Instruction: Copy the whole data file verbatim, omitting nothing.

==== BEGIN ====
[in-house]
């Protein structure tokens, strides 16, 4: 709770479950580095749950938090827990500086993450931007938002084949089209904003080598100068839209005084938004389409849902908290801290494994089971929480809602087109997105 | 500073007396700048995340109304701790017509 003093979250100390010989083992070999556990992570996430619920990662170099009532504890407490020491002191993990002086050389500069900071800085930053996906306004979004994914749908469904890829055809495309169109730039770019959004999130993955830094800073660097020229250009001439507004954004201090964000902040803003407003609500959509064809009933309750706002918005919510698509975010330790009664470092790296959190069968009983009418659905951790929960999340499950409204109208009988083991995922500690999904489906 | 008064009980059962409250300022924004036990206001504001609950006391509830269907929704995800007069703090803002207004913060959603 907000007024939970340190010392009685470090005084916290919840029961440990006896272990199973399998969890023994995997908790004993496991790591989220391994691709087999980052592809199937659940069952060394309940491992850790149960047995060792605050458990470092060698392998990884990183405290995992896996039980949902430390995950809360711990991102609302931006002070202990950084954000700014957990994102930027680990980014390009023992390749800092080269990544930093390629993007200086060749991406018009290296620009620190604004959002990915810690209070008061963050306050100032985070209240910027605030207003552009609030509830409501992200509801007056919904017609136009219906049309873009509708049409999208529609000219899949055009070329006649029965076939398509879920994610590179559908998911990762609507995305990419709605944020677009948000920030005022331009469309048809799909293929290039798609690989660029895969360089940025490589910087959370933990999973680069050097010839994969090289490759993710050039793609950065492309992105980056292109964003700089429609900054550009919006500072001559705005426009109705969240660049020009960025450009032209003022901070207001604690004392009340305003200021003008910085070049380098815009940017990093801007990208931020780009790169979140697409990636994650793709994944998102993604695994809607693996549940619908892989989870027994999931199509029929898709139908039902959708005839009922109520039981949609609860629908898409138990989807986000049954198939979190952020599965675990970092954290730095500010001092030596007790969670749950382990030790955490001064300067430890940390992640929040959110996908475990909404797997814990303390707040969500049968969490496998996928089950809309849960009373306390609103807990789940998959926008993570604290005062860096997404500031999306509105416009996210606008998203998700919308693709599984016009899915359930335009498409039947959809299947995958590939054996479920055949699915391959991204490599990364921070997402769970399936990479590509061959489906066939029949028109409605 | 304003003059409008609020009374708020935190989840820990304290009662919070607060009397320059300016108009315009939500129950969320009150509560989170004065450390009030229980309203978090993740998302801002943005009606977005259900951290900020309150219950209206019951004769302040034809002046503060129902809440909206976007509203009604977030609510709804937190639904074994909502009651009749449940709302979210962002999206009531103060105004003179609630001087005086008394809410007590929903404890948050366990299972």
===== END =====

[in-house]
């Protein structure tokens, strides 16, 4: 709770479950580095749950938090827990500086993450931007938002084949089209904003080598100068839209005084938004389409849902908290801290494994089971929480809602087109997105 | 500073007396700048995340109304701790017509 003093979250100390010989083992070999556990992570996430619920990662170099009532504890407490020491002191993990002086050389500069900071800085930053996906306004979004994914749908469904890829055809495309169109730039770019959004999130993955830094800073660097020229250009001439507004954004201090964000902040803003407003609500959509064809009933309750706002918005919510698509975010330790009664470092790296959190069968009983009418659905951790929960999340499950409204109208009988083991995922500690999904489906 | 008064009980059962409250300022924004036990206001504001609950006391509830269907929704995800007069703090803002207004913060959603 907000007024939970340190010392009685470090005084916290919840029961440990006896272990199973399998969890023994995997908790004993496991790591989220391994691709087999980052592809199937659940069952060394309940491992850790149960047995060792605050458990470092060698392998990884990183405290995992896996039980949902430390995950809360711990991102609302931006002070202990950084954000700014957990994102930027680990980014390009023992390749800092080269990544930093390629993007200086060749991406018009290296620009620190604004959002990915810690209070008061963050306050100032985070209240910027605030207003552009609030509830409501992200509801007056919904017609136009219906049309873009509708049409999208529609000219899949055009070329006649029965076939398509879920994610590179559908998911990762609507995305990419709605944020677009948000920030005022331009469309048809799909293929290039798609690989660029895969360089940025490589910087959370933990999973680069050097010839994969090289490759993710050039793609950065492309992105980056292109964003700089429609900054550009919006500072001559705005426009109705969240660049020009960025450009032209003022901070207001604690004392009340305003200021003008910085070049380098815009940017990093801007990208931020780009790169979140697409990636994650793709994944998102993604695994809607693996549940619908892989989870027994999931199509029929898709139908039902959708005839009922109520039981949609609860629908898409138990989807986000049954198939979190952020599965675990970092954290730095500010001092030596007790969670749950382990030790955490001064300067430890940390992640929040959110996908475990909404797997814990303390707040969500049968969490496998996928089950809309849960009373306390609103807990789940998959926008993570604290005062860096997404500031999306509105416009996210606008998203998700919308693709599984016009899915359930335009498409039947959809299947995958590939054996479920055949699915391959991204490599990364921070997402769970399936990479590509061959489906066939029949028109409605 | 304003003059409008609020009374708020935190989840820990304290009662919070607060009397320059300016108009315009939500129950969320009150509560989170004065450390009030229980309203978090993740998302801002943005009606977005259900951290900020309150219950209206019951004769302040034809002046503060129902809440909206976007509203009604977030609510709804937190639904074994909502009651009749449940709302979210962002999206009531103060105004003179609630001087005086008394809410007590929903404890948050366990299972």